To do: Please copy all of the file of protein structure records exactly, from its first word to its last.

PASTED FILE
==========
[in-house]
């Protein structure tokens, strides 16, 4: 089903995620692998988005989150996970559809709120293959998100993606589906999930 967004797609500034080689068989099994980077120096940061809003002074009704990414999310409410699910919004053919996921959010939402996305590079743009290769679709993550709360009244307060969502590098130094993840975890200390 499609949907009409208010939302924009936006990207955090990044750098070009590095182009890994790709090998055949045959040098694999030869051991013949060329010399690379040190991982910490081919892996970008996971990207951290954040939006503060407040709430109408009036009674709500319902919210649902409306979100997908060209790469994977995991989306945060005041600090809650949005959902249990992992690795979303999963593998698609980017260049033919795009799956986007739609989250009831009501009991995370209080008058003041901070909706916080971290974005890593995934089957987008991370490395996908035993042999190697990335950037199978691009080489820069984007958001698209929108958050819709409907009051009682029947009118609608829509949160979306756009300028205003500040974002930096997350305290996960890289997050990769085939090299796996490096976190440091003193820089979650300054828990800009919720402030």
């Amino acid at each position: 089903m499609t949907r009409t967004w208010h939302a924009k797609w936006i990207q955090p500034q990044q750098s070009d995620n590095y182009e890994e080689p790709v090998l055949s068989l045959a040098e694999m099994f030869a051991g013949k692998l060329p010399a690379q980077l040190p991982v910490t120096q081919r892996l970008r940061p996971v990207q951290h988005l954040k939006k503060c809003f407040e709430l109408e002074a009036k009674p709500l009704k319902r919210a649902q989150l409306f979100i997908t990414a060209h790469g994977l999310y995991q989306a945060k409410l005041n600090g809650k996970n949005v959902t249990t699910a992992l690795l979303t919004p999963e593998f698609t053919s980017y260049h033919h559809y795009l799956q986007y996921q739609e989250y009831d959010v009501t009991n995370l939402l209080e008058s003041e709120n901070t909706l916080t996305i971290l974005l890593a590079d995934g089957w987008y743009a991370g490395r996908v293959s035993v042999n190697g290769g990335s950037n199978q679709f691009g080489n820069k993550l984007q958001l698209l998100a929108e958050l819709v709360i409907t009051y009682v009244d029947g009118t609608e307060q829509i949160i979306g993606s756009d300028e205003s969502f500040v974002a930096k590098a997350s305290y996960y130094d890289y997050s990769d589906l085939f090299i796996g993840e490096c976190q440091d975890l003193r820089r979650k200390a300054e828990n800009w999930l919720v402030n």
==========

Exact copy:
[in-house]
């Protein structure tokens, strides 16, 4: 089903995620692998988005989150996970559809709120293959998100993606589906999930 967004797609500034080689068989099994980077120096940061809003002074009704990414999310409410699910919004053919996921959010939402996305590079743009290769679709993550709360009244307060969502590098130094993840975890200390 499609949907009409208010939302924009936006990207955090990044750098070009590095182009890994790709090998055949045959040098694999030869051991013949060329010399690379040190991982910490081919892996970008996971990207951290954040939006503060407040709430109408009036009674709500319902919210649902409306979100997908060209790469994977995991989306945060005041600090809650949005959902249990992992690795979303999963593998698609980017260049033919795009799956986007739609989250009831009501009991995370209080008058003041901070909706916080971290974005890593995934089957987008991370490395996908035993042999190697990335950037199978691009080489820069984007958001698209929108958050819709409907009051009682029947009118609608829509949160979306756009300028205003500040974002930096997350305290996960890289997050990769085939090299796996490096976190440091003193820089979650300054828990800009919720402030």
């Amino acid at each position: 089903m499609t949907r009409t967004w208010h939302a924009k797609w936006i990207q955090p500034q990044q750098s070009d995620n590095y182009e890994e080689p790709v090998l055949s068989l045959a040098e694999m099994f030869a051991g013949k692998l060329p010399a690379q980077l040190p991982v910490t120096q081919r892996l970008r940061p996971v990207q951290h988005l954040k939006k503060c809003f407040e709430l109408e002074a009036k009674p709500l009704k319902r919210a649902q989150l409306f979100i997908t990414a060209h790469g994977l999310y995991q989306a945060k409410l005041n600090g809650k996970n949005v959902t249990t699910a992992l690795l979303t919004p999963e593998f698609t053919s980017y260049h033919h559809y795009l799956q986007y996921q739609e989250y009831d959010v009501t009991n995370l939402l209080e008058s003041e709120n901070t909706l916080t996305i971290l974005l890593a590079d995934g089957w987008y743009a991370g490395r996908v293959s035993v042999n190697g290769g990335s950037n199978q679709f691009g080489n820069k993550l984007q958001l698209l998100a929108e958050l819709v709360i409907t009051y009682v009244d029947g009118t609608e307060q829509i949160i979306g993606s756009d300028e205003s969502f500040v974002a930096k590098a997350s305290y996960y130094d890289y997050s990769d589906l085939f090299i796996g993840e490096c976190q440091d975890l003193r820089r979650k200390a300054e828990n800009w999930l919720v402030n």